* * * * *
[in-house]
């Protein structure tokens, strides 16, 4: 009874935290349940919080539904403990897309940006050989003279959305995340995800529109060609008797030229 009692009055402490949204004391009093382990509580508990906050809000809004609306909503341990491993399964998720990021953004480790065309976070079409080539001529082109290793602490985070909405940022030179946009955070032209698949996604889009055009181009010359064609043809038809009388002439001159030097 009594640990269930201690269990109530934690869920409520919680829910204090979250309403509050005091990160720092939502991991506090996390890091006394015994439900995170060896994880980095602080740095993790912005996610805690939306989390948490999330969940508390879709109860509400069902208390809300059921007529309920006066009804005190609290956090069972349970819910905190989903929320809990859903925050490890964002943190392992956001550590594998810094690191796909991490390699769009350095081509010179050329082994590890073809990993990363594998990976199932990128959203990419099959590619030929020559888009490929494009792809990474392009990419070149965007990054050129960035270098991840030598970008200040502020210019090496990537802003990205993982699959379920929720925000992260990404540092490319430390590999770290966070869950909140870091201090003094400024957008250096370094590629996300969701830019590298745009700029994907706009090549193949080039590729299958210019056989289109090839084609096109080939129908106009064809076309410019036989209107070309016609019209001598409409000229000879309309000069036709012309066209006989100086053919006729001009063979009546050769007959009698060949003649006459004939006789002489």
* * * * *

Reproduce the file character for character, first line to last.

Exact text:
[in-house]
């Protein structure tokens, strides 16, 4: 009874935290349940919080539904403990897309940006050989003279959305995340995800529109060609008797030229 009692009055402490949204004391009093382990509580508990906050809000809004609306909503341990491993399964998720990021953004480790065309976070079409080539001529082109290793602490985070909405940022030179946009955070032209698949996604889009055009181009010359064609043809038809009388002439001159030097 009594640990269930201690269990109530934690869920409520919680829910204090979250309403509050005091990160720092939502991991506090996390890091006394015994439900995170060896994880980095602080740095993790912005996610805690939306989390948490999330969940508390879709109860509400069902208390809300059921007529309920006066009804005190609290956090069972349970819910905190989903929320809990859903925050490890964002943190392992956001550590594998810094690191796909991490390699769009350095081509010179050329082994590890073809990993990363594998990976199932990128959203990419099959590619030929020559888009490929494009792809990474392009990419070149965007990054050129960035270098991840030598970008200040502020210019090496990537802003990205993982699959379920929720925000992260990404540092490319430390590999770290966070869950909140870091201090003094400024957008250096370094590629996300969701830019590298745009700029994907706009090549193949080039590729299958210019056989289109090839084609096109080939129908106009064809076309410019036989209107070309016609019209001598409409000229000879309309000069036709012309066209006989100086053919006729001009063979009546050769007959009698060949003649006459004939006789002489």